Emma Goldman’s analysis of women’s oppression and her visions of their emancipation suggest some directions that a revolutionary anarcho-feminist analysis and practice could consider. Goldman believed in relationships based upon freedom. She believed in a free love that needed no sanction from the state.[xii] There is some ambiguity, however, over the extent to which she agreed with anarcho-feminists who claimed that jealousy and emotional possessiveness in relationships signified a ‘claim to private property’.[xiii] She did, however, believe that a woman’s supposed desire to mother large numbers of children had been greatly exaggerated by men, and instead sought emancipation in terms of ‘free motherhood’.[xiv] Goldman’s conception of women’s emancipation lends itself to a belief in diversity because she did not prescribe what such emancipation should look like. She believed that freedom from patriarchal restraints would lead to the discovery and development of new forms of sexual self-expression.[xv] Marso writes,
‘Reframing the struggle for women’s (and indeed, human) emancipation in terms that spoke to our needs for freedom, Goldman was able to put forward the absolute necessity of freeing women on their own terms without having to sacrifice love or varieties of sexual expression, and without reference to male-defined and state-centred notions of equality as the measure by which to judge progress.’.[xvi]
Emma Goldman is able to combine a theory of patriarchy with an open, women-led view of female emancipation.
Anarcho-feminism is important for both anarchism and feminism. As long as patriarchal practices exist within the anarchist movement, an explicit emphasis on the importance of feminism remains vital. For feminism, an anarchist analysis enables an understanding of power-relations and hierarchies that provides both a powerful critique of patriarchy and a strong impetus to action.
[i] Kornegger, P., (2002) ‘Anarchism: the Feminist Connection.’ in Dark Star Collective Quiet Rumours: An Anarcha-feminist Reader. Edinburgh, AK Press, 21 – 31.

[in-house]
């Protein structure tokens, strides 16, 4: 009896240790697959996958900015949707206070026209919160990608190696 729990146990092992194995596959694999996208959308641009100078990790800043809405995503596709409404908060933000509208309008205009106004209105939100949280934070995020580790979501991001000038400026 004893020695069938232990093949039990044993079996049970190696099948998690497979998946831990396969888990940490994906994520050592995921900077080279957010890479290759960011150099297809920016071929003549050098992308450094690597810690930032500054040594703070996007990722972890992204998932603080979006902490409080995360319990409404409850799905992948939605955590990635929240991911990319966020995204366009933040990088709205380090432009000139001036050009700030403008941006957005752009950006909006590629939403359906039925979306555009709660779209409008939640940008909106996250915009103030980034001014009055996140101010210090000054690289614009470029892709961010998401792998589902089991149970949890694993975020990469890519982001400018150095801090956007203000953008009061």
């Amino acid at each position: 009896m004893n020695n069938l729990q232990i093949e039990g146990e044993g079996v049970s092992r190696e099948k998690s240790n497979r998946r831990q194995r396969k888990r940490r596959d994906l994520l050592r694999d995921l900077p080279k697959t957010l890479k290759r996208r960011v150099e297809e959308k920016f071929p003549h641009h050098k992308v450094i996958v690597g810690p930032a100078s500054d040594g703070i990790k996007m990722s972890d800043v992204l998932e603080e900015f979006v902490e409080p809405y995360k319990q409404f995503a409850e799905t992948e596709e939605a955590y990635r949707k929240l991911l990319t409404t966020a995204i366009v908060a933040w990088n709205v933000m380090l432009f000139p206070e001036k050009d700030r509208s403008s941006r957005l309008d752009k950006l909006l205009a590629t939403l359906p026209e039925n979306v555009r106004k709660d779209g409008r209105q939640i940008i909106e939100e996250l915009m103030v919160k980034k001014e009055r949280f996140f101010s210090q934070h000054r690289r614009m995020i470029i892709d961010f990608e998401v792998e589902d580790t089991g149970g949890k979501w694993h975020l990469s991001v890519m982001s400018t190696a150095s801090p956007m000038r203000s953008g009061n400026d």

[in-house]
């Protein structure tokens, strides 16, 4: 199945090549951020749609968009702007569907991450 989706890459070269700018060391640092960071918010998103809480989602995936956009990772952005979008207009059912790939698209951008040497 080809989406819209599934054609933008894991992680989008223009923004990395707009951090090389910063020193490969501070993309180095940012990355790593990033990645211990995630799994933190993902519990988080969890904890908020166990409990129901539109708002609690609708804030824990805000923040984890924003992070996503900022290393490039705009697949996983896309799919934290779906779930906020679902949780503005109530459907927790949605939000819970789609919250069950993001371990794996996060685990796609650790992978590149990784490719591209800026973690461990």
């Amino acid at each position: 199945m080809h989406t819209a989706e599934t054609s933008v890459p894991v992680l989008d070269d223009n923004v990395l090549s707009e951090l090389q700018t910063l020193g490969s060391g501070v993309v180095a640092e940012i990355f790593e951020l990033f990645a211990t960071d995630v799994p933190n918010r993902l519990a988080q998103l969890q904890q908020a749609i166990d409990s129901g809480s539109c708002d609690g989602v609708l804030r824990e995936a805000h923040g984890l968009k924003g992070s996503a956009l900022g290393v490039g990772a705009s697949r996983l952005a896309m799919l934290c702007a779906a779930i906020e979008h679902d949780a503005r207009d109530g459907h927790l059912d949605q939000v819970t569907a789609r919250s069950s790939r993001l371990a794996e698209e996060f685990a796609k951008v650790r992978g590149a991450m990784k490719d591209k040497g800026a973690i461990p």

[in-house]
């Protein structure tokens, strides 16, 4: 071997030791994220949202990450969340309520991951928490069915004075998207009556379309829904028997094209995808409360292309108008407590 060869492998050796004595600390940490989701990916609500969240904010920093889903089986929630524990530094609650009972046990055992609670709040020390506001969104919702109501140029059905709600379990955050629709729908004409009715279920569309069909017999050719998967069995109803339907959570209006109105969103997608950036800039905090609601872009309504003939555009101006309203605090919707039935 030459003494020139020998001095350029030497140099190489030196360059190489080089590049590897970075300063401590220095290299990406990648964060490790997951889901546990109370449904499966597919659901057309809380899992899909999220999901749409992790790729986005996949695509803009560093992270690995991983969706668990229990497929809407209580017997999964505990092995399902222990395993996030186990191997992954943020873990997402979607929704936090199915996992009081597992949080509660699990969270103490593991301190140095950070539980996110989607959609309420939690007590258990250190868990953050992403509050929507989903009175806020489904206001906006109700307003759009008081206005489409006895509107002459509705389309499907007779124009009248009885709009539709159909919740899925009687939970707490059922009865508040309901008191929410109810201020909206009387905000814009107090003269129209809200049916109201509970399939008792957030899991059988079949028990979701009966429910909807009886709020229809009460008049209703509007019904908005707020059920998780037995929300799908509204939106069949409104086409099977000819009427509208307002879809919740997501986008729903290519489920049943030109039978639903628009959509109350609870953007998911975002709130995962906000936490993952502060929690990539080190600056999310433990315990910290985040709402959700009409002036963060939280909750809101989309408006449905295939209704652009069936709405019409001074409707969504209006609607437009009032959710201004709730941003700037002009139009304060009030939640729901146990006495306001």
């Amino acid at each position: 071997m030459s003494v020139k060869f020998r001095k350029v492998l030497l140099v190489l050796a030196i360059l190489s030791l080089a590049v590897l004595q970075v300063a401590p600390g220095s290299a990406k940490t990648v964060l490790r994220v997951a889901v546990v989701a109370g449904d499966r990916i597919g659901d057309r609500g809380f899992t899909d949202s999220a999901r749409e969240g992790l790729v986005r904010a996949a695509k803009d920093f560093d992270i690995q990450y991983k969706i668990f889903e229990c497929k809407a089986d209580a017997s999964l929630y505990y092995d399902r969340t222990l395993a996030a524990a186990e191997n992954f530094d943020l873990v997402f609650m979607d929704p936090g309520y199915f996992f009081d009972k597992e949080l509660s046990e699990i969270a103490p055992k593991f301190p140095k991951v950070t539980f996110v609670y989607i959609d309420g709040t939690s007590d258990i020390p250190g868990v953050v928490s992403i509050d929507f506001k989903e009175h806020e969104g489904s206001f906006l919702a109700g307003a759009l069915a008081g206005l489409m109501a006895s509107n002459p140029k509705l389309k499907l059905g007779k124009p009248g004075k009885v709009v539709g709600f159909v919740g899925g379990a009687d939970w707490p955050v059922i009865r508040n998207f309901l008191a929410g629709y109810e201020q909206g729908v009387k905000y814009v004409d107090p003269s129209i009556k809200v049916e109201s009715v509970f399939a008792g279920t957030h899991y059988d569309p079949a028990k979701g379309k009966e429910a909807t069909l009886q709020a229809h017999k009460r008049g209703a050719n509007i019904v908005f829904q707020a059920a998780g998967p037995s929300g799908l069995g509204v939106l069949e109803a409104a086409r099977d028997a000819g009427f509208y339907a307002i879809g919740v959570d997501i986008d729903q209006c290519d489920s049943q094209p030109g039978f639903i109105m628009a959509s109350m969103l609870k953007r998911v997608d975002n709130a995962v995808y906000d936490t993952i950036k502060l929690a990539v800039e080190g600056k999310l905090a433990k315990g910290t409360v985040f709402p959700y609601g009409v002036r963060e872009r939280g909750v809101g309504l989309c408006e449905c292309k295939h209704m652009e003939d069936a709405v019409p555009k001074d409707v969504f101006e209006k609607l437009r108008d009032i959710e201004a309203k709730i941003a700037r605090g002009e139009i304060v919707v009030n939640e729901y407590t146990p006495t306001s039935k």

[iv] Jose, J., (2003) “‘Nowhere At Home”: Not Even in Theory.’ Paper at Australasian Political Studies Association Conference, University of Tasmania, Hobart.
[v] Hukku, C., (2009) ‘Some thoughts on Anarcha-Feminism.’ Shift Magazine 7.
http://shiftmag.co.uk/?p=319 (Accessed October 26, 2009).
[vi] I do not seek to ‘straw-man’ either position here, just to suggest the two extremes to which theorists may tend towards to a lesser or greater extent.
[vii] Ang, I., (1995) ‘I’m a feminist but… ‘Other’ women and postnational feminism,’ in B Caine and R Pringle (Eds) Transitions: New Australian Feminisms. Sydney, NSW: Allen and Unwin, 57 – 73.
[viii] Mohanty, C. T., (2003) ‘‘Under Western Eyes’ Revisited: Feminist Solidarity Through Anti-Capitalist Struggles.’ Signs, 28:2, P. 511.
[ix] Atwood, 1974 in Kornegger, 2002
[x] Farrow, L., ‘Feminism as Anarchism.’ in Dark Star Collective Quiet Rumours: An Anarcha-feminist Reader. Edinburgh, AK Press, 15 – 20.
[xi] Kornegger, 2002, p. 27
[xii] Jose, J., (2003)
[xiii] Marso, L (2002) ‘Emma Goldman on the Politics of Marriage, Love, Sexuality, and the Feminine.’ Paper at American Political Studies Assocation, Boston, MA.
[xiv] Goldman, 1975 in Marso, 2002
[xv] Marso, 2002
[xvi] Ibid, p. 24
I think this is a great article, I feel that the role feminists have in the anarchist movement is often underestimated by male groups, it’s always worth remembering that it was women that initiated the events that lead to the Paris commune and countless other revolutionary moments. I think it’s something that can be conveniently forgotten at times by some sections of the movement.
22 Mar 2010, 14:46